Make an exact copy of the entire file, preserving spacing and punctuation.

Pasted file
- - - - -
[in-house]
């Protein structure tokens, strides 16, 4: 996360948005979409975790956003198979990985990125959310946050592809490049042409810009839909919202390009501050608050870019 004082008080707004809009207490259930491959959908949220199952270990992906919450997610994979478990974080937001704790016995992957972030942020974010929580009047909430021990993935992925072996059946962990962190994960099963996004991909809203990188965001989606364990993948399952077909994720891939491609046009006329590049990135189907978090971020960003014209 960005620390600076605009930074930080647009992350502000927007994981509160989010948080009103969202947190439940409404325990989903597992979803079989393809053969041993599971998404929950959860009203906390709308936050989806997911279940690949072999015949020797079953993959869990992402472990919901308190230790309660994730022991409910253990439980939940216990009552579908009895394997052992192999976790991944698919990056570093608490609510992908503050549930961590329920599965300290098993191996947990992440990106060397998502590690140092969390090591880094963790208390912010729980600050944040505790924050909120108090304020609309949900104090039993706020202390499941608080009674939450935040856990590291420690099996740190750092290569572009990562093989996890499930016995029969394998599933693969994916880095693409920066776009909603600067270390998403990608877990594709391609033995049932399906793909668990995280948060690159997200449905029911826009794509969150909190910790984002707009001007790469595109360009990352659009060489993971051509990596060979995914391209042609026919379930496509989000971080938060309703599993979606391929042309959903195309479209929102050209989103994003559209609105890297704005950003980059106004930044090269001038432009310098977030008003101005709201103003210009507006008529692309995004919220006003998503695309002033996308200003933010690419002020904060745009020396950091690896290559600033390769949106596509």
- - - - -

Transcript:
[in-house]
């Protein structure tokens, strides 16, 4: 996360948005979409975790956003198979990985990125959310946050592809490049042409810009839909919202390009501050608050870019 004082008080707004809009207490259930491959959908949220199952270990992906919450997610994979478990974080937001704790016995992957972030942020974010929580009047909430021990993935992925072996059946962990962190994960099963996004991909809203990188965001989606364990993948399952077909994720891939491609046009006329590049990135189907978090971020960003014209 960005620390600076605009930074930080647009992350502000927007994981509160989010948080009103969202947190439940409404325990989903597992979803079989393809053969041993599971998404929950959860009203906390709308936050989806997911279940690949072999015949020797079953993959869990992402472990919901308190230790309660994730022991409910253990439980939940216990009552579908009895394997052992192999976790991944698919990056570093608490609510992908503050549930961590329920599965300290098993191996947990992440990106060397998502590690140092969390090591880094963790208390912010729980600050944040505790924050909120108090304020609309949900104090039993706020202390499941608080009674939450935040856990590291420690099996740190750092290569572009990562093989996890499930016995029969394998599933693969994916880095693409920066776009909603600067270390998403990608877990594709391609033995049932399906793909668990995280948060690159997200449905029911826009794509969150909190910790984002707009001007790469595109360009990352659009060489993971051509990596060979995914391209042609026919379930496509989000971080938060309703599993979606391929042309959903195309479209929102050209989103994003559209609105890297704005950003980059106004930044090269001038432009310098977030008003101005709201103003210009507006008529692309995004919220006003998503695309002033996308200003933010690419002020904060745009020396950091690896290559600033390769949106596509």